Some Motgage Settlement News

Big Banks Erred Widely on Troubled Mortgages, U.S. Regulator Confirms

By MICHAEL CORKERY, The New York Times

April 30, 2014, 8:14 pm

The latest analysis found that at least 9 percent of the errors discovered in the review involved banks improperly denying loan modifications that would have prevented foreclosures. The report also found that more than half of the errors related to administrative flaws and improper fees charged to homeowners during the foreclosures process.

Last year, 15 financial institutions settled with banking regulators, making payments that totaled $3.9 billion to more than four million homeowners. The settlements ended the independent reviews, which had been costly and lengthy. As part of the deals, the banks agreed to pay the homeowners, regardless of whether they had been harmed.

Bank of America, for example, had reviewed only 6 percent of its files, revealing a financial error rate of 8.9 percent. Wells Fargo had examined about 9.6 percent of its records, finding an error rate of 11.4 percent.

Before the reviews, regulators discovered many problems with the way banks had handled foreclosures after the financial crisis, including bungled modifications and the practice of “robo-signing,” where reviewers signed off on mounds of foreclosure paperwork without verifying its accuracy. Other errors included wrongful foreclosures and improper fees charged to homeowners.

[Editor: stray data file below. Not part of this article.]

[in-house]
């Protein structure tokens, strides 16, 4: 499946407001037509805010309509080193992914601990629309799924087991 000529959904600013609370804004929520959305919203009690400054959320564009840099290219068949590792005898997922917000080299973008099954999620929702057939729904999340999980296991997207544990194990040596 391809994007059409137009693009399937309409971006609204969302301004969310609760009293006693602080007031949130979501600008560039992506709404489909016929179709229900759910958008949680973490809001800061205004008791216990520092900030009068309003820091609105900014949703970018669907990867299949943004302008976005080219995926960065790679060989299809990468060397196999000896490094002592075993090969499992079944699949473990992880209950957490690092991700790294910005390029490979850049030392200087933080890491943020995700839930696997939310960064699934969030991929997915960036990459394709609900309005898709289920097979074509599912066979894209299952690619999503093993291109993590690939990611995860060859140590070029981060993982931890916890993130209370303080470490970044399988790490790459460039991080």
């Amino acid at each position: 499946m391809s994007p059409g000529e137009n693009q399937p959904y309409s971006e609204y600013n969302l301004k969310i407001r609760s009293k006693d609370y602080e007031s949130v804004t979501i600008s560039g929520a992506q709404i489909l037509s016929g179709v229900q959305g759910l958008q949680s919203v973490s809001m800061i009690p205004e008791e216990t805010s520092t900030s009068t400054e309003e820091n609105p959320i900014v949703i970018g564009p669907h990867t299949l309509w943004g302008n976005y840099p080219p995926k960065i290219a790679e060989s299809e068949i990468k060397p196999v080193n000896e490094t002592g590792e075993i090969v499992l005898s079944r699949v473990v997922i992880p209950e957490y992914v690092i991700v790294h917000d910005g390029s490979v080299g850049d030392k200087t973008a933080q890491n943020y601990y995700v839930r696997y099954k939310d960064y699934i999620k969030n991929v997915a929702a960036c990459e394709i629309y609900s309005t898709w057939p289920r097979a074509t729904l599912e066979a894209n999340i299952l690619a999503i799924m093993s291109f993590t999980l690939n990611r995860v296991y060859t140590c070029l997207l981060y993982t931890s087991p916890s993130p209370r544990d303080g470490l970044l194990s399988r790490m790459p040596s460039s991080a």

In particular, the Government Accountability Office, an auditing arm of Congress, said this week that regulators had not demanded specific terms for $6 billion in foreclosure prevention measures that the banks agreed to undertake, in addition to the $3.9 billion in cash pay outs to homeowners.

It also said the decision to cut short the review left regulators with limited information about actual harm to borrowers when they negotiated the $10 billion settlement.

Regulators had calculated a preliminary error rate of 6.5 percent for all the banks when they negotiated the settlements last year, according to the G.A.O.

It was one of the largest and most costly bank failures in American history. And the bank’s collapse could end up costing the F.D.I.C. even more money because of the Independent Foreclosure Review.

It is possible that the F.D.I.C. will have to cover at least some of the costs of the $8.5 million payouts, banking specialists said. Specifically, the F.D.I.C. could be responsible for any errors in the first three months of 2009 when the federal regulators owned IndyMac’s assets and ran its servicing operations, they said.


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